ARC's 1st Law: As a "progressive" online discussion grows longer, the probability of a nefarious reference to Karl Rove approaches one

Wednesday, April 02, 2008

from each according to his ability, to each according to his needs

Heard on local radio this AM about the glorious reforms being instituted by Cuba's new El Presidente, Raul Castro - democratically elected, of course!

Anyway, the net of the report was that land which had previously been used to grow weeds was going to be turned over to collective farms with the best potential to increase the output of actual crops - you know, food.

In addition, el Presidente was going to allow Cubans to buy rice cookers, DVD players (woohoo!), and other luxury items like 21" TVs. Apparently, personal computers are also going to be legal to buy, but none are available for sale just yet... and I wouldn't hold my breath on whether they are ever sold or whether anything resembling an internet connection will be available.

Anyway, here's an article about the reforms from the ueber-right wing Guardian:

Cuba seeks more user-friendly socialism

By Marc Frank
HAVANA, April 1 (Reuters) - New President Raul Castro has lifted some of Cuba's more onerous restrictions and opened cracks in one of the world's remaining state-run economies to make socialism more user-friendly.

How far the small-scale reforms will go remains anybody's guess, but in the past five weeks, Castro has introduced changes at what amounts to lightning speed by Cuban standards.

Bans on the sale of computers, DVD players and other products have been lifted, and Cubans who can afford it can now stay at tourist hotels and buy a cellphone.
Agriculture is being decentralized, farmers can decide for themselves what supplies they need and the prices paid to them are rising to boost food production.
[...]
EYE ON THE PESO
A major public complaint that Raul Castro's government will need to deal with is that state wages paid in Cuban pesos are too low, while many consumer goods have to be paid for in convertible pesos, or CUCs, worth 24 times more than pesos.

About 60 percent of Cubans have access to some hard currency from cash remittances sent by relatives abroad, mainly in the United States, or through factory and farm bonuses and tips from foreign tourists.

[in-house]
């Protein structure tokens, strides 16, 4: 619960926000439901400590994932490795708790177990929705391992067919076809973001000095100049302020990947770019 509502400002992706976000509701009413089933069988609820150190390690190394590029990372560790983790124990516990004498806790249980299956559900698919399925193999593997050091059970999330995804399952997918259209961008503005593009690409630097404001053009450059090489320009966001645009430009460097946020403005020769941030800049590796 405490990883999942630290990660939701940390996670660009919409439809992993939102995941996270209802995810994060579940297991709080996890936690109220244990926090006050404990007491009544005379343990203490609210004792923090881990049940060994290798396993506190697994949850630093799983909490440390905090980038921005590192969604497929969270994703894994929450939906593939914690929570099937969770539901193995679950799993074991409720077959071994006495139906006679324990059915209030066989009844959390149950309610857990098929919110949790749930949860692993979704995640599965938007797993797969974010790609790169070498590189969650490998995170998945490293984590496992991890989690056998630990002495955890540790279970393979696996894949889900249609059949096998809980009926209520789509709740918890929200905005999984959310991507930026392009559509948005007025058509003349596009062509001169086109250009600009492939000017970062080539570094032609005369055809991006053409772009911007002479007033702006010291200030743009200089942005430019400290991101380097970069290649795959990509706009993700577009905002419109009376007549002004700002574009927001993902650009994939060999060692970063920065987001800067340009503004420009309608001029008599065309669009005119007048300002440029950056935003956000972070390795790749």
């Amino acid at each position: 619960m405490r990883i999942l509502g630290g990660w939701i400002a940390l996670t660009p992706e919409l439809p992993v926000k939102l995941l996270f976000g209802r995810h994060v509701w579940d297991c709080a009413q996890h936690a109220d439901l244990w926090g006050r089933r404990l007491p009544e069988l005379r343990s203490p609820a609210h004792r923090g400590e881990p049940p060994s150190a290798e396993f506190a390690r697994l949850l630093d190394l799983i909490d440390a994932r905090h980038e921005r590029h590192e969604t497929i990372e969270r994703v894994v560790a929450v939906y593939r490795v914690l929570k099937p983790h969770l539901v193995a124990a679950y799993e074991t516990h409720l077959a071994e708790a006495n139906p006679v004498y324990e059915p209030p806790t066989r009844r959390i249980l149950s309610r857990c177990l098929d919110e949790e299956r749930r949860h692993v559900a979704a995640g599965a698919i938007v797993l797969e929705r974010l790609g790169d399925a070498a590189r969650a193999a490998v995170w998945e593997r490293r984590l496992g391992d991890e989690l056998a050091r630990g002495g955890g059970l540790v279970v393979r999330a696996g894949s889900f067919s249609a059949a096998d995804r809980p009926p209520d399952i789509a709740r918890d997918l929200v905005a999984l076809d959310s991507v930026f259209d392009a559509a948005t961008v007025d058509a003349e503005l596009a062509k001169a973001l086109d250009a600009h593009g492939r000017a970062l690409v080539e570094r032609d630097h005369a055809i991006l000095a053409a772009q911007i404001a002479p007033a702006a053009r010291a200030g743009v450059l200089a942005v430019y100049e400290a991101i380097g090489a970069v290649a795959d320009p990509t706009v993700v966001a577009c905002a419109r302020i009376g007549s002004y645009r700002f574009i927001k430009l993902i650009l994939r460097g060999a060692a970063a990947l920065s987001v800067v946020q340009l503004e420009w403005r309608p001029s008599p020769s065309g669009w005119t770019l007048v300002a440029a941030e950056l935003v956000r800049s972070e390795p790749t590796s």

A class of "new rich" Cubans that has developed over the last 15 years will be the first to benefit from access to seaside hotels, computers and cellphone lines that cost $120, or six times the average monthly wage.

"The government is recognizing that around 15 percent of the population has 85 percent of the pesos in the banks," said one of the Cuban economists.

"It is tempting the new rich -- from farmers to black market dealers -- to exchange their pesos for CUCs to buy goods, and thus reduce the pesos in circulation and strengthen the currency and wages of everyone," he said, adding increased food production had the same strategic aim.

I re-read that sentence... 15% of the population has 85% of the pesos...

in a worker's paradise that eliminated inequality

What ever happened to "from each according to his ability; to each according to his need?"

Surely many on the Left have to come to realize that socialism, communism, marxism, or any -ism that seeks to plan human activity in order to achieve some desired result is much less effective than the ordered chaos of self-interest and creative destruction which has produced the most comfortable lifestyle for mankind in history. And that the very act of planning within marxism (and other like-minded -isms) can only lead to absolute, authoritarian power within the hands of a central figure.

This was something that David Horowitz realized after seeing his fellow comrades excuse the totalitarianism of Stalin, Castro, and the murderous Huey P. Newton?

Surely others know this as well? If they don't recognize this, they're stupid. If they do, I'm frightened...

Your Co-Conspirator,
ARC: St Wendeler

Comments (1)
ptg said...

If not for the US embargo, Cuba would be a real worker's paradise. Everyone would have a rice cooker. "From each according to his ability to malinger, to each according to his political connections."